Abstract and Keywords
Theological aesthetics is the theory or view of beauty in relation to God, including how the senses bear on or contribute to matters of faith. It has a long and important tradition in all forms of Christian faith, since this faith affirms that God is beautiful and therefore desirable. In both the Eastern and Western churches, views of beauty have appropriated criteria not only from the Bible but also from pre-Christian antiquity, borrowing from Pythagoras, Plato, Aristotle, Plotinus, and others. These views tend to see beauty in metaphysical terms, that is, that the core of reality is to be understood on the basis of not only being, truth, goodness, and unity (the “transcendentals,” defining the reality of all things) but also (with some exceptions) beauty.
Interpreting the scriptures, Christian thinkers in late antiquity, such as Augustine, singled out proportion as a criterion for beauty, and the Pseudo-Dionysius singled out light. Thomas Aquinas adopted these two perspectives, rooted in the wider Greek philosophical tradition, and added integrity or perfection as a third criterion. Late medieval nominalists and mystics did not focus on theological aesthetics but the piety and spirituality of “bridal mysticism,” mediated through Bernard of Clairvaux, present in Luther’s training in the friary, facilitated these views for Luther.
Luther appreciated aspects of this metaphysical tradition, such as the role of mathematics as indicating humanity’s eternal destiny or the cosmic role of proportion in musical intonation and rhythm. However, he was more powerfully influenced by other developments in the late Middle Ages, seen for instance in Jean Gerson, which heightened the affects over the intellect, intellectualizing beauty less and acknowledging how beauty moves and transforms people. He rejected that aspect of the tradition which was apt to view beauty as an end goal of an itinerary of spiritual transformation into more godlike traits, a “theology of glory.”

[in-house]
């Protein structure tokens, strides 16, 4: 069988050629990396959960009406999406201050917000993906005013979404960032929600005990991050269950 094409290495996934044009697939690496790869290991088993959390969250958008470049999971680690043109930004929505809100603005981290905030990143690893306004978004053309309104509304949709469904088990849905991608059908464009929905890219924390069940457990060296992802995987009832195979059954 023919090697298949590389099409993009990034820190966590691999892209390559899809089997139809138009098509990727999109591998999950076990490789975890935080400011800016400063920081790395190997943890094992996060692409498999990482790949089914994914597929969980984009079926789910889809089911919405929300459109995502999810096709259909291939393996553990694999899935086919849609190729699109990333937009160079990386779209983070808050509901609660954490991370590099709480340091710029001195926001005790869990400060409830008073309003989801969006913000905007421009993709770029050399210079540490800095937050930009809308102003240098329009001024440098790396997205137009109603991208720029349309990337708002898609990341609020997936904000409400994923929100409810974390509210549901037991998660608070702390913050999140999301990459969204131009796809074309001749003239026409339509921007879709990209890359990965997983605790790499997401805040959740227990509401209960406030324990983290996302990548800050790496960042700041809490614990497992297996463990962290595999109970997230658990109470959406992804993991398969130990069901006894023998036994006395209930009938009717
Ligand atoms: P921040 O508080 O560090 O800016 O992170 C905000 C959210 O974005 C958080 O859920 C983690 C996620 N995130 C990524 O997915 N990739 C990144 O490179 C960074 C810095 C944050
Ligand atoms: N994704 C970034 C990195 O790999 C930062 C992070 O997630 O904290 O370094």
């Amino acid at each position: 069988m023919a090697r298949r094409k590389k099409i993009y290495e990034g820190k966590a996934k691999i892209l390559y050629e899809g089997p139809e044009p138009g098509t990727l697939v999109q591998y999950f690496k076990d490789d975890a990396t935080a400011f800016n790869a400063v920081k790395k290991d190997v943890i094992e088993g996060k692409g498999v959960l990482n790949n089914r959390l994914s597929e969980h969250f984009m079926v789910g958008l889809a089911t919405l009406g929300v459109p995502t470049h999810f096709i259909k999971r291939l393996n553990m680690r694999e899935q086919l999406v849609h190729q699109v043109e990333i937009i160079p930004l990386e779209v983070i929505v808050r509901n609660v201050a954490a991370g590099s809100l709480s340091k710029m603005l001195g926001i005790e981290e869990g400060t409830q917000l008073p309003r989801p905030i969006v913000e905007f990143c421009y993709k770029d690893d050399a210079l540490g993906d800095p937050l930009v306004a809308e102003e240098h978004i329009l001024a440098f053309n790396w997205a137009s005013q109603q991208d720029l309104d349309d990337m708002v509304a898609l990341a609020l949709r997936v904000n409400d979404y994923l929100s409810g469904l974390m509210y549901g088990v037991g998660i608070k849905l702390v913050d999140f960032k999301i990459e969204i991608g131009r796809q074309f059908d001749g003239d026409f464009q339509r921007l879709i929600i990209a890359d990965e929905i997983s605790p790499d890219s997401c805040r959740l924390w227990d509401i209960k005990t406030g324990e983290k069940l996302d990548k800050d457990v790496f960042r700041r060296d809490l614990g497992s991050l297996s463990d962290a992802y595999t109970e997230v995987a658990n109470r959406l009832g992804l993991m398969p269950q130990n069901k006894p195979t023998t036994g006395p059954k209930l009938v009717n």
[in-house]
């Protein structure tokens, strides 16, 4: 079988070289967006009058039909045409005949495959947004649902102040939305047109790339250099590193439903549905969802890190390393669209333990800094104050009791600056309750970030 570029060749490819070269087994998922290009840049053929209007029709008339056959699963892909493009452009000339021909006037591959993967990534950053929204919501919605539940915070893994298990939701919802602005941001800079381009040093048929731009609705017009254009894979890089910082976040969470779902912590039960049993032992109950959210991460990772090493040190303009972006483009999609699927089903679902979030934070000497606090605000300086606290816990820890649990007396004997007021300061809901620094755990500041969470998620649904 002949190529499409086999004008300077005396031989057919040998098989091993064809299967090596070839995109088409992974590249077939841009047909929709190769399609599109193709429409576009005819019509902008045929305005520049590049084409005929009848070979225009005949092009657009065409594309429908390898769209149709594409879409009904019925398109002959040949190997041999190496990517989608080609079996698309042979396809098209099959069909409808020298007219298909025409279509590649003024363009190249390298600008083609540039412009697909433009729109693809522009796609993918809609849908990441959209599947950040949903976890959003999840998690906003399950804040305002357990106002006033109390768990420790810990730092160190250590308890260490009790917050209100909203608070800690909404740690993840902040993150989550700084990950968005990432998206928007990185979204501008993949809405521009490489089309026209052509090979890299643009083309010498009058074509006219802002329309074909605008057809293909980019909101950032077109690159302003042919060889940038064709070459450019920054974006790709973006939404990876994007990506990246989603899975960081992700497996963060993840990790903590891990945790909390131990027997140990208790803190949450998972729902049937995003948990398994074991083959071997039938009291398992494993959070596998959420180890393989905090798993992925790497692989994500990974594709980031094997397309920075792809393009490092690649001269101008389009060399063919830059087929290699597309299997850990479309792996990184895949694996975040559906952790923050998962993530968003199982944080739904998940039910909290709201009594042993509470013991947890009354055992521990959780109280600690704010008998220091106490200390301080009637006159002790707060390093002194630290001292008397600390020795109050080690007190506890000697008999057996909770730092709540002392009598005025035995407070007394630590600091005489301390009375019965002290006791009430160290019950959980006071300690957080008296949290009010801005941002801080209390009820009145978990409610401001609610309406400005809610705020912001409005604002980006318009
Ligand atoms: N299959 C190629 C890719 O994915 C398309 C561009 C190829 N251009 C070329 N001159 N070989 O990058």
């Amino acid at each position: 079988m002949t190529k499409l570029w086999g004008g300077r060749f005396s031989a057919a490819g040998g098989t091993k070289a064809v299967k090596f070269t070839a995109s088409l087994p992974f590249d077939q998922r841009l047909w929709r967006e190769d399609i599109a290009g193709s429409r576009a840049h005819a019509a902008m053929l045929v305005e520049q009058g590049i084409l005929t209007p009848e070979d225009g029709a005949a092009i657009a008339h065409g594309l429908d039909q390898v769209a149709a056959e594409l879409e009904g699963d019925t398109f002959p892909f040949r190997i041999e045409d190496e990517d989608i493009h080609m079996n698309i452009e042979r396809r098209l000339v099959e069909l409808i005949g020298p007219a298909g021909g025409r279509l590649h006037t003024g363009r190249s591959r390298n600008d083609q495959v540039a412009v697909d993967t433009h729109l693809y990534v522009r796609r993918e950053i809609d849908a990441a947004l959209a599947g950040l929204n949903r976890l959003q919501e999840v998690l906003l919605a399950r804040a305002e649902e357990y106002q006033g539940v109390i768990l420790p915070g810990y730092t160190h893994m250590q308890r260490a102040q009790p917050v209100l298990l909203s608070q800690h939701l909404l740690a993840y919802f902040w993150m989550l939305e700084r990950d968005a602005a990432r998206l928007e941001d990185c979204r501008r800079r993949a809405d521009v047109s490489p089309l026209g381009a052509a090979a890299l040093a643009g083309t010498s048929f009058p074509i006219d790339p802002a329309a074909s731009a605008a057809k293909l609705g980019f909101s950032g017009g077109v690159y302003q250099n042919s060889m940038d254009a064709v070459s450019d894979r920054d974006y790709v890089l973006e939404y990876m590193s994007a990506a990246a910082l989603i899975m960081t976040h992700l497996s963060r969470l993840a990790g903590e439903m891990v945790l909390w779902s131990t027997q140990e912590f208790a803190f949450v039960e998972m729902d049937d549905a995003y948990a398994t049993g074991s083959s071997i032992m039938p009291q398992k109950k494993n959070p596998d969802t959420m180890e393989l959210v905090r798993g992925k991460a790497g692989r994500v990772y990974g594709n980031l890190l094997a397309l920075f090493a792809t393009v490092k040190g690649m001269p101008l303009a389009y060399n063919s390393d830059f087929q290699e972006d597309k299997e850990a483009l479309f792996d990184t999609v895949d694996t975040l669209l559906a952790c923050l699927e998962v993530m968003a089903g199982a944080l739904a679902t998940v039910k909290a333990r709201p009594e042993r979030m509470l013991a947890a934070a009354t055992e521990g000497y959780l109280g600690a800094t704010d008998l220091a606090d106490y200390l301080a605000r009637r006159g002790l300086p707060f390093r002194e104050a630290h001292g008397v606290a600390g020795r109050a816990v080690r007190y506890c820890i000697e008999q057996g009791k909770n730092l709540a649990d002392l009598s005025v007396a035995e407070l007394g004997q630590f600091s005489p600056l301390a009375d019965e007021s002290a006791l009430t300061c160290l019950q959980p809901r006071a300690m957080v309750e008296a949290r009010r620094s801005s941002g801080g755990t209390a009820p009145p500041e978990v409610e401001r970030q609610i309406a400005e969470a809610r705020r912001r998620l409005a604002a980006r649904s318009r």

For Luther, God is the primary actor in the story of human salvation, not the human. God’s work of humbling humans “turned in upon themselves” is anything but beautiful: it is painful, indeed deadly, for “old beings.” But God’s proper work of regenerating and renovating humanity, including awakening human senses to “innocent delight,” is most beautiful indeed. The justification of sinners before God is due to their being “adorned” in Christ’s beauty, his righteousness, empowering them to cooperate with God in God’s ongoing “poetic” creativity.
As bearing human sin, Christ subverts the standard medieval criteria of proportion, brightness, and integrity. But because Christ assumes the consequences of sin and sin itself and takes it away, sinners through the “happy exchange” receive the beauty proper to Christ. Through the renewal effectuated by the word, humans receive creation as gift and are genuinely awakened to its beauty, similar to the beauty that God made it originally. As new creatures, believers’ desire is reoriented to desire what God desires.
While it is not a central concept (he devotes no treatises or disputations to it), it colors how we understand his view of justification and his view of human receptivity and gratitude. It has important ramifications for worship, the arts, and life.
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